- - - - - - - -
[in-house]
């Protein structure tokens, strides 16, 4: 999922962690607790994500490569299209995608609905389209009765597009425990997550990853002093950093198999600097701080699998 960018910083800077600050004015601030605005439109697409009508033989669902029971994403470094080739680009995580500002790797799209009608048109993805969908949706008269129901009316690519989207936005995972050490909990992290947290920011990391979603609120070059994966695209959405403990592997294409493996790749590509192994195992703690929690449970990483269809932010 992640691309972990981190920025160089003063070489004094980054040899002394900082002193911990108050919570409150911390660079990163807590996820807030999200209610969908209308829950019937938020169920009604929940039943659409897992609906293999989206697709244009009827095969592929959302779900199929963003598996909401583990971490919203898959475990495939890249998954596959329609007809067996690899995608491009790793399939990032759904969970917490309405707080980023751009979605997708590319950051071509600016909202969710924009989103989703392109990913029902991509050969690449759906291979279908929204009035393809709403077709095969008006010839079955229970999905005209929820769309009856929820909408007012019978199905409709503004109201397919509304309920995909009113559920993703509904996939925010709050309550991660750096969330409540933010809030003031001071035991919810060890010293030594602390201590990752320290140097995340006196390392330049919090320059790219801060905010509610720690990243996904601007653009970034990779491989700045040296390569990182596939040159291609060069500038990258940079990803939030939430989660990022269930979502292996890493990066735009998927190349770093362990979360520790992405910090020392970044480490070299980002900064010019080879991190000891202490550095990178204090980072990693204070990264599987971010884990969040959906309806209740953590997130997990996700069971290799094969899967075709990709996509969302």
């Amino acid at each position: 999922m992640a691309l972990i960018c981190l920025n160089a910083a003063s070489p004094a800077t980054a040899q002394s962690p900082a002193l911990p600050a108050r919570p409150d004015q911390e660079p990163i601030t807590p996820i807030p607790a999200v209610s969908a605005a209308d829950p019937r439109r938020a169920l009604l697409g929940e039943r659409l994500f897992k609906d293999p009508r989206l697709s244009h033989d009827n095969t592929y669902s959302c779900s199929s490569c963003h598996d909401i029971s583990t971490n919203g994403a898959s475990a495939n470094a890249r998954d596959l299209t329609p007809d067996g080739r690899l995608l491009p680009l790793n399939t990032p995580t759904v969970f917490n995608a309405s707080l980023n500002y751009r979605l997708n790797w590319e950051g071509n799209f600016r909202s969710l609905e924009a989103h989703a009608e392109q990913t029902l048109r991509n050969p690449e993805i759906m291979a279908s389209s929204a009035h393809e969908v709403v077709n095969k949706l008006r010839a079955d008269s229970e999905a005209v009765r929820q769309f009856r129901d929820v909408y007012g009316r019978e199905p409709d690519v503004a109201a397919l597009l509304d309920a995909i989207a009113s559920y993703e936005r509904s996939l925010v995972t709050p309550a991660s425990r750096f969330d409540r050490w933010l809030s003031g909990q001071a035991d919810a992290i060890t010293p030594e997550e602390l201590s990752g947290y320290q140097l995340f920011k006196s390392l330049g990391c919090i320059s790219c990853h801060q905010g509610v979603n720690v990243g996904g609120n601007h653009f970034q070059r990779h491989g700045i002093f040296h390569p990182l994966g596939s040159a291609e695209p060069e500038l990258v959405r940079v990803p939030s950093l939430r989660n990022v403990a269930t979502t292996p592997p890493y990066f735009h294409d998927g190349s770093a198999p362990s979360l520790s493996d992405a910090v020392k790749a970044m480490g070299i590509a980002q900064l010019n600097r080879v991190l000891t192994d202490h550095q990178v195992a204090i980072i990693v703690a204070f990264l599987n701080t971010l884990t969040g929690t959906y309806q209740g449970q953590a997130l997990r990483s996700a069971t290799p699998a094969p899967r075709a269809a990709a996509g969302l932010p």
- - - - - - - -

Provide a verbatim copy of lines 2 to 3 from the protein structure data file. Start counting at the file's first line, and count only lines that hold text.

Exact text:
């Protein structure tokens, strides 16, 4: 999922962690607790994500490569299209995608609905389209009765597009425990997550990853002093950093198999600097701080699998 960018910083800077600050004015601030605005439109697409009508033989669902029971994403470094080739680009995580500002790797799209009608048109993805969908949706008269129901009316690519989207936005995972050490909990992290947290920011990391979603609120070059994966695209959405403990592997294409493996790749590509192994195992703690929690449970990483269809932010 992640691309972990981190920025160089003063070489004094980054040899002394900082002193911990108050919570409150911390660079990163807590996820807030999200209610969908209308829950019937938020169920009604929940039943659409897992609906293999989206697709244009009827095969592929959302779900199929963003598996909401583990971490919203898959475990495939890249998954596959329609007809067996690899995608491009790793399939990032759904969970917490309405707080980023751009979605997708590319950051071509600016909202969710924009989103989703392109990913029902991509050969690449759906291979279908929204009035393809709403077709095969008006010839079955229970999905005209929820769309009856929820909408007012019978199905409709503004109201397919509304309920995909009113559920993703509904996939925010709050309550991660750096969330409540933010809030003031001071035991919810060890010293030594602390201590990752320290140097995340006196390392330049919090320059790219801060905010509610720690990243996904601007653009970034990779491989700045040296390569990182596939040159291609060069500038990258940079990803939030939430989660990022269930979502292996890493990066735009998927190349770093362990979360520790992405910090020392970044480490070299980002900064010019080879991190000891202490550095990178204090980072990693204070990264599987971010884990969040959906309806209740953590997130997990996700069971290799094969899967075709990709996509969302």
């Amino acid at each position: 999922m992640a691309l972990i960018c981190l920025n160089a910083a003063s070489p004094a800077t980054a040899q002394s962690p900082a002193l911990p600050a108050r919570p409150d004015q911390e660079p990163i601030t807590p996820i807030p607790a999200v209610s969908a605005a209308d829950p019937r439109r938020a169920l009604l697409g929940e039943r659409l994500f897992k609906d293999p009508r989206l697709s244009h033989d009827n095969t592929y669902s959302c779900s199929s490569c963003h598996d909401i029971s583990t971490n919203g994403a898959s475990a495939n470094a890249r998954d596959l299209t329609p007809d067996g080739r690899l995608l491009p680009l790793n399939t990032p995580t759904v969970f917490n995608a309405s707080l980023n500002y751009r979605l997708n790797w590319e950051g071509n799209f600016r909202s969710l609905e924009a989103h989703a009608e392109q990913t029902l048109r991509n050969p690449e993805i759906m291979a279908s389209s929204a009035h393809e969908v709403v077709n095969k949706l008006r010839a079955d008269s229970e999905a005209v009765r929820q769309f009856r129901d929820v909408y007012g009316r019978e199905p409709d690519v503004a109201a397919l597009l509304d309920a995909i989207a009113s559920y993703e936005r509904s996939l925010v995972t709050p309550a991660s425990r750096f969330d409540r050490w933010l809030s003031g909990q001071a035991d919810a992290i060890t010293p030594e997550e602390l201590s990752g947290y320290q140097l995340f920011k006196s390392l330049g990391c919090i320059s790219c990853h801060q905010g509610v979603n720690v990243g996904g609120n601007h653009f970034q070059r990779h491989g700045i002093f040296h390569p990182l994966g596939s040159a291609e695209p060069e500038l990258v959405r940079v990803p939030s950093l939430r989660n990022v403990a269930t979502t292996p592997p890493y990066f735009h294409d998927g190349s770093a198999p362990s979360l520790s493996d992405a910090v020392k790749a970044m480490g070299i590509a980002q900064l010019n600097r080879v991190l000891t192994d202490h550095q990178v195992a204090i980072i990693v703690a204070f990264l599987n701080t971010l884990t969040g929690t959906y309806q209740g449970q953590a997130l997990r990483s996700a069971t290799p699998a094969p899967r075709a269809a990709a996509g969302l932010p």